The new Polish prime minister, Beata Szydło, had a firm message for her EU allies in her inauguration speech – they shouldn’t burden the Poles with their migrant problems. As she put it:
The issue of refugees is making us aware that the question of solidarity must be defined clearly. One cannot call attempts to export problems, which some countries have created without others’ participation, solidarity.
Szydło is deputy leader of the right-wing Law and Justice (PiS) party, which won a decisive victory in October’s election, becoming the first political grouping in post-communist Poland to secure an overall parliamentary majority (Andrzej Duda, the recently elected president, is also from Law and Justice).
In the wake of the Friday 13 Islamist terrorist attacks in Paris, Szydło’s speech explicitly framed the new government’s programme in terms of increasing Poland’s national security – even while she mainly focused on the social and economic issues at the centre of the party’s election pledges. The obvious question for Poland’s allies is what it means for the country’s migration policy.
Doves vs hawks
The former Civic Platform (PO) centrist government, led by Ewa Kopacz, tried to strike a balance between competing domestic and international pressures on the migrant front. It was concerned to be seen to be responding to popular anxieties about EU institutions trying to impose migrants on a country with very few ethnic minorities and virtually no non-Europeans.
At the same time, the former administration came under growing pressure to take a greater share of migrants – both from the liberal-left domestic media and cultural establishment and from Brussels and other EU states.
Having initially opposed the European Commission’s proposal for mandatory migrant quotas, the government decided to share the burden following the wave of migration during the summer. It had feared it was in danger of being labelled one of the least migrant-friendly member states by the Western media, and switched to a policy of “responsible solidarity” instead. At the September EU summit on the migration crisis, Warsaw went against the Czech Republic, Hungary and Slovakia and voted to accept 4,500-5,000 additional migrants, meaning a total of around 7,000 next year.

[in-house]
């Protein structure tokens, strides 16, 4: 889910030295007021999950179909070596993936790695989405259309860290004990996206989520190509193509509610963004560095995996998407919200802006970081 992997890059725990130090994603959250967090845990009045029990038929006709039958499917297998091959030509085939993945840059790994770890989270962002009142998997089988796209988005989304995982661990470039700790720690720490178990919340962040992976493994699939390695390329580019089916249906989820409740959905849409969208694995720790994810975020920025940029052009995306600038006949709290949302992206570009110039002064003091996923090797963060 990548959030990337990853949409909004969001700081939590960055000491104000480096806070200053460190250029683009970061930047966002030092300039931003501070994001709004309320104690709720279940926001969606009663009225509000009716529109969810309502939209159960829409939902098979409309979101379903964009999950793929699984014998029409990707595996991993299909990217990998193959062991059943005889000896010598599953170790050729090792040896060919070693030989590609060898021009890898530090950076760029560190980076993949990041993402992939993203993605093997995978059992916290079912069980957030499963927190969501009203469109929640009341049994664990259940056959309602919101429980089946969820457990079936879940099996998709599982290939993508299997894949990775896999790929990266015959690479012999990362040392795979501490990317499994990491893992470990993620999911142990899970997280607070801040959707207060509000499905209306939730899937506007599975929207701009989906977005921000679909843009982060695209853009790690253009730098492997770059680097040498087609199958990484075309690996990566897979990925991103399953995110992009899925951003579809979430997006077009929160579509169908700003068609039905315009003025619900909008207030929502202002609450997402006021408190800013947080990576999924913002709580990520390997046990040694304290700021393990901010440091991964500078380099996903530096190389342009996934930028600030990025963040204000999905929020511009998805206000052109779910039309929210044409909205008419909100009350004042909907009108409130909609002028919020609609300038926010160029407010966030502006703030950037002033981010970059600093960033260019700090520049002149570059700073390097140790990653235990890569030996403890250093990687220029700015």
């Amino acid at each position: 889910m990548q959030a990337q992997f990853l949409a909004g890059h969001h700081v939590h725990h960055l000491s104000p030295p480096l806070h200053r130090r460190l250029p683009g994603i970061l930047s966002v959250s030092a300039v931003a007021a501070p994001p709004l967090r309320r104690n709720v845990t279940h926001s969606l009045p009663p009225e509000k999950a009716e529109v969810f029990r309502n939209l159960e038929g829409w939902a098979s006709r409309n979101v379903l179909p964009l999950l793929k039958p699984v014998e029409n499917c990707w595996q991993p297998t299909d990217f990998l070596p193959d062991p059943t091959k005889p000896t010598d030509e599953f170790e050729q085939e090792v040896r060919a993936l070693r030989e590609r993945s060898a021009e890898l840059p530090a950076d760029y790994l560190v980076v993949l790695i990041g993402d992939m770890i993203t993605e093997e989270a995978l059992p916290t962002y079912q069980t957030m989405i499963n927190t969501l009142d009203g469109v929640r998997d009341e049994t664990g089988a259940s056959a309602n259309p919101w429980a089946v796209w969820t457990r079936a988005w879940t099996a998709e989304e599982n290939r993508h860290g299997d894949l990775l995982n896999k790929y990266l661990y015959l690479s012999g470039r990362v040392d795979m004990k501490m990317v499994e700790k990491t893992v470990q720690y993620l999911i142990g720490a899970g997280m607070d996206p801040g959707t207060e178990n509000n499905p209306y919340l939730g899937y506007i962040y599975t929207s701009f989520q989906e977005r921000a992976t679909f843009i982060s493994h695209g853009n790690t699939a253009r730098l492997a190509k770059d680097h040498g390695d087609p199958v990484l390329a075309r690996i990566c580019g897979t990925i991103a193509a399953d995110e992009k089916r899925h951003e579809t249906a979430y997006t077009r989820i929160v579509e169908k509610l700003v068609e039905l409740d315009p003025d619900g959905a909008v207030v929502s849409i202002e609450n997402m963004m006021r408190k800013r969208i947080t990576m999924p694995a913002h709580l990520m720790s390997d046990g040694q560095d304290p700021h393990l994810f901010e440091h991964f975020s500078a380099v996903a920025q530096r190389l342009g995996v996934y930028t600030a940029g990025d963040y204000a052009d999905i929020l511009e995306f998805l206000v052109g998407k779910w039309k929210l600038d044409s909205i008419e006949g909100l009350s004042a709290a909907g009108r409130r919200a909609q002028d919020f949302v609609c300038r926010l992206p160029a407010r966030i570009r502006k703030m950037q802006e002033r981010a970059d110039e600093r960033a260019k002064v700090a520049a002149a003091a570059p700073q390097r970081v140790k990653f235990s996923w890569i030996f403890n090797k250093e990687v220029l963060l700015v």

Law and Justice took a very different position. It argued that Poland should resist EU pressure to take in migrants and make policy decisions based on Polish interests. It warned there was a serious danger of making the same mistakes as many Western European countries, making Poles “guests in their own country”. During the election campaign it claimed that France, Germany, Italy, Sweden and the UK were EU states with large Muslim communities where this scenario was already unfolding.
The party argued that rather than taking in migrants, the EU should concentrate on providing aid to refugee camps in the Middle East and North Africa. It accused the government of betraying its central European allies and violating national sovereignty by taking decisions under EU pressure without the agreement of the people. It argued that taking 7,000 migrants was unrealistic because family members would be able to join initial arrivals, and that it was naive to believe that this quota would not be used as a precedent to force Poland to take in additional migrants in the future.
So how tough will Law and Justice be now that it has power? In the wake of the Paris atrocities, new European minister Konrad Szymański suggested that Poland might try and [unpick the September deal]((http://www.economist.com/news/europe/21678514-je-suis-charlie-was-about-free-speech-time-issue-migrants-europe-sees-paris-attacks). He argued that the attacks showed that the EU’s response to the migrant crisis was flawed and his country’s participation in the relocation scheme was now untenable.
Yet Szymański did subsequently backtrack on this somewhat, saying that Poland would only accept migrants under the EU scheme if security guarantees were in place. Meanwhile Szydło and new foreign minister Witold Waszczykowski both said the new government would abide by the deal, while stressing that Warsaw would be seeking robust guarantees that any migrants were genuine refugees and did not pose a threat to national security.
Nonetheless, as Szydło’s policy speech made clear, the Law and Justice-led government is likely to take a much harder line on this issue than its predecessor. We can expect Poland to oppose taking in additional migrants under the EU scheme, even as their numbers show no sign of abating and more intensive attacks on Islamic State in Syria potentially increase the number of refugees leaving the country. States trying to put the issue of controlling the bloc’s external borders back on the agenda can expect support from the Poles too. Though time will tell how far the new government differs from Civic Platform in practice, Polish-style “responsible solidarity” may well turn out to be interpreted very differently by the new administration.